Astros Pick Power Arm, Then Grab Position Players
June 3, 2003
By Tom Halliburton
HOUSTON—Their emphasis significantly changed to drafting more position players, yet the Astros could not resist the opportunity to start off by selecting another power pitcher.
California Lutheran junior righthander Jason Hirsh of Burbank, Calif., became Houston's first choice in the 2003 draft.
The 6-foot-8, 250-pound Hirsh was selected in the second round, 59th overall. Houston did not own a first-round pick because that spot went to the Giants as compensation for the signing of Type A free agent Jeff Kent last December. Hirsh went 9-1, 3.68 with 126 strikeouts in 100 innings for the Kingsmen this season.
"I'm in the category of being a power pitcher," Hirsh said, describing his pitching style. "I have a fastball, a slider that's pretty hard, and I'm working on a changeup."
Astros scouting director David Lakey noted the great amount of improvement observed in Hirsh late in the season, compared to an early season observation.
"I saw him early and late in the year, and he really came on," Lakey said. "He developed a real power slider. He's a horse.
"When I went out there and saw him late in the year, his arm angle had improved and he seemed to have added at least 3 mph on his fastball. He can throw 94-95 and he just seemed to have a better feel for pitching, too."
Between his own observations and those of other Astros scouts, Lakey estimated the Astros had observed Hirsh pitch "probably 10 times" during the 2003 season.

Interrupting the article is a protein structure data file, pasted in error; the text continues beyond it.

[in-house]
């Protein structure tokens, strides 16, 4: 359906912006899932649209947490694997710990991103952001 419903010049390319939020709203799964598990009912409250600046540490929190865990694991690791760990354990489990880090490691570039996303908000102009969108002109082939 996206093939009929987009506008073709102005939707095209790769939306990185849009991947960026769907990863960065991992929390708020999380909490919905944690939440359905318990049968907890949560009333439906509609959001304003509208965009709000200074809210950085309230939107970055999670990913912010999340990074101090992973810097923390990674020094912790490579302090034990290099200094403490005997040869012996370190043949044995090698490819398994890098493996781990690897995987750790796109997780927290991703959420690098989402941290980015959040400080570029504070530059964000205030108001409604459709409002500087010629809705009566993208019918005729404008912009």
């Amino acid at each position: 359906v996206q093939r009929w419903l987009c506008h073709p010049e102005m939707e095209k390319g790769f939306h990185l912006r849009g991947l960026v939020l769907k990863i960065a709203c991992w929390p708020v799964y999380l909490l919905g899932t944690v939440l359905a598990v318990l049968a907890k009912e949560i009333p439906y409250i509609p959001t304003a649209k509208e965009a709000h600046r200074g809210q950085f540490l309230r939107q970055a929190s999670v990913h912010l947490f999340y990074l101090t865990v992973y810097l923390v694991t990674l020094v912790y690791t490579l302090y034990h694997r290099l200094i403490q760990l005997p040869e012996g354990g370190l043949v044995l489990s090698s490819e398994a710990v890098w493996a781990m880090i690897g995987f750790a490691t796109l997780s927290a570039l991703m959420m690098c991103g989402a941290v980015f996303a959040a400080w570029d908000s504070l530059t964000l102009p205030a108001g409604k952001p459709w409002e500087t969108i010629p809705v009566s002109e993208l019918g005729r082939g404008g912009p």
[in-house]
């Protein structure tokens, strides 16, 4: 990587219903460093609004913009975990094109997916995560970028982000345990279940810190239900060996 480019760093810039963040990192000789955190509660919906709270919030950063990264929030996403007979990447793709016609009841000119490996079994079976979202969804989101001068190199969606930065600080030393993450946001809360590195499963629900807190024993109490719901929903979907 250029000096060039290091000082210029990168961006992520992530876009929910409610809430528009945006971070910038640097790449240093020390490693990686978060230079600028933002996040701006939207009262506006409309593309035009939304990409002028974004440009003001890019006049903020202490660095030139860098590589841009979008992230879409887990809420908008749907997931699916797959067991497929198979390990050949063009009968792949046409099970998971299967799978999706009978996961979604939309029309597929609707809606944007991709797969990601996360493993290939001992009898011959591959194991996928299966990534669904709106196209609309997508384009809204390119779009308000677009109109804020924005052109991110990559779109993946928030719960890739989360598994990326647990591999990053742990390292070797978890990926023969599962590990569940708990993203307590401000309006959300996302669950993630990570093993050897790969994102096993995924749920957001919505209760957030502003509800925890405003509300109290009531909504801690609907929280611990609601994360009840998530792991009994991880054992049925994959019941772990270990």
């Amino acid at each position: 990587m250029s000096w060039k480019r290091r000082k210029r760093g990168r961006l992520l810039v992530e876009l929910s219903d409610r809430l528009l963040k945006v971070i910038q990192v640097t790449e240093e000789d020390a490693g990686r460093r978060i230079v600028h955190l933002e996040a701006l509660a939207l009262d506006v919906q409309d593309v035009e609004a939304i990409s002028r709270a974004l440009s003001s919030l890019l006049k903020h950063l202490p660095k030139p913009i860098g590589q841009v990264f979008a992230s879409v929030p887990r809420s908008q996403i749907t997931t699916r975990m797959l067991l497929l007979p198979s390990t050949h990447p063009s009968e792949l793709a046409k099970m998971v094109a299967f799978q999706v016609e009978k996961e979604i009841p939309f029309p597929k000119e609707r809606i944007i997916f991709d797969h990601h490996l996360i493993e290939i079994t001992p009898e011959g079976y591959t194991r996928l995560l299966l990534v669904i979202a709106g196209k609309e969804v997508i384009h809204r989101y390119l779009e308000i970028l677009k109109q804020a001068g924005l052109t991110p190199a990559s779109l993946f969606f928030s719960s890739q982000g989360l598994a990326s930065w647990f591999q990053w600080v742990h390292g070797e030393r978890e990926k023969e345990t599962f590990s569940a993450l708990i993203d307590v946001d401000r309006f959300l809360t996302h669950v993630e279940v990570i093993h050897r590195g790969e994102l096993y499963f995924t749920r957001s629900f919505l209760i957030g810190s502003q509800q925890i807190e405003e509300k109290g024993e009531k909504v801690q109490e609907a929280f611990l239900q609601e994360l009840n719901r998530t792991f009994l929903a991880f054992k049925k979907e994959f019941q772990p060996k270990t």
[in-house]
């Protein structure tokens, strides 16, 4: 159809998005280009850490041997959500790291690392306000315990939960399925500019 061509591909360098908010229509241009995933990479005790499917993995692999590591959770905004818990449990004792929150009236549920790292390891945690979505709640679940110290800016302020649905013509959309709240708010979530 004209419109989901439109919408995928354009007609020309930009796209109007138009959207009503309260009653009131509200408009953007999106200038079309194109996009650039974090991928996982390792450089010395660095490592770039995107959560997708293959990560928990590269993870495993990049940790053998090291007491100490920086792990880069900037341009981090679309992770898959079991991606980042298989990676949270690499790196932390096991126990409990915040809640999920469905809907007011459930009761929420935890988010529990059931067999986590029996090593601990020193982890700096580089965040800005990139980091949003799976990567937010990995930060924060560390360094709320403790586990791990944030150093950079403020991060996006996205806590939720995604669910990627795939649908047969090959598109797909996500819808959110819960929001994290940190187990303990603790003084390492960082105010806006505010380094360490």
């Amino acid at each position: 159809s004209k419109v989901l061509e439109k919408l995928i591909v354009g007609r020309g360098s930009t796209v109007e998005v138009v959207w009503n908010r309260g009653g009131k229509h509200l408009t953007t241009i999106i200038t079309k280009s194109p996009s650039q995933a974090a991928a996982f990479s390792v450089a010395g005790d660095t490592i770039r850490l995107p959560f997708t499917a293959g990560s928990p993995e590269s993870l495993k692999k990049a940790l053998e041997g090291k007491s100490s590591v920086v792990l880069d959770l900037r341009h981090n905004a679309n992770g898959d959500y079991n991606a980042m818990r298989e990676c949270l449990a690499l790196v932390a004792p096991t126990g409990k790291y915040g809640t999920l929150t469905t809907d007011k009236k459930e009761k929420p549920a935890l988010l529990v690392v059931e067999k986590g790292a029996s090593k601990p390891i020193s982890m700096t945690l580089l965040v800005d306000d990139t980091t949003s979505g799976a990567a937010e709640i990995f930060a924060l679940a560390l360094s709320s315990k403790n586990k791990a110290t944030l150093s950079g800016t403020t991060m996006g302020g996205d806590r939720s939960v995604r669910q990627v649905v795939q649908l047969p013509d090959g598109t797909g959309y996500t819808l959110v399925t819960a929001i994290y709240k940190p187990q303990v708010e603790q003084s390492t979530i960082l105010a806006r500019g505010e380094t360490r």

"We monitored his progress," Lakey said. "His package was just too good to pass up . . . Overall, I thought the draft went pretty much like we thought it would, except for about three surprises."
Because of Houston's recent emphasis on pitching in the 2001 and 2002 drafts, the Astros stocked up on more position players with some of their higher-round picks. They drafted Atlanta (Texas) High School center fielder Drew Stubbs and Eastern Kentucky center fielder Josh Anderson in the third and fourth rounds. They also liked the speed of another center fielder, Rice's Jeff Jorgensen in the seventh round.
"We got some guys who can really run—leadoff guys at the top of the order," Lakey said.
Stubbs (6-foot-4 and 200 pounds) signed with Augie Garrido's baseball program at Texas. That caused Astros scouts to debate extensively over Stubbs' signability.
"Drew Stubbs can swing the bat real well," Lakey said. "He's a five-tool guy and he's a Texas kid. We debated long and hard over whether we would be able to get him signed.
"Anderson will put the ball in play. He has a high on-base percentage and he has above-average range. The thing we liked about Jorgensen was that he could really run . . . We have a need for more good position players in our system right now. We felt we were a little thin, especially in the lower minors (for position players)."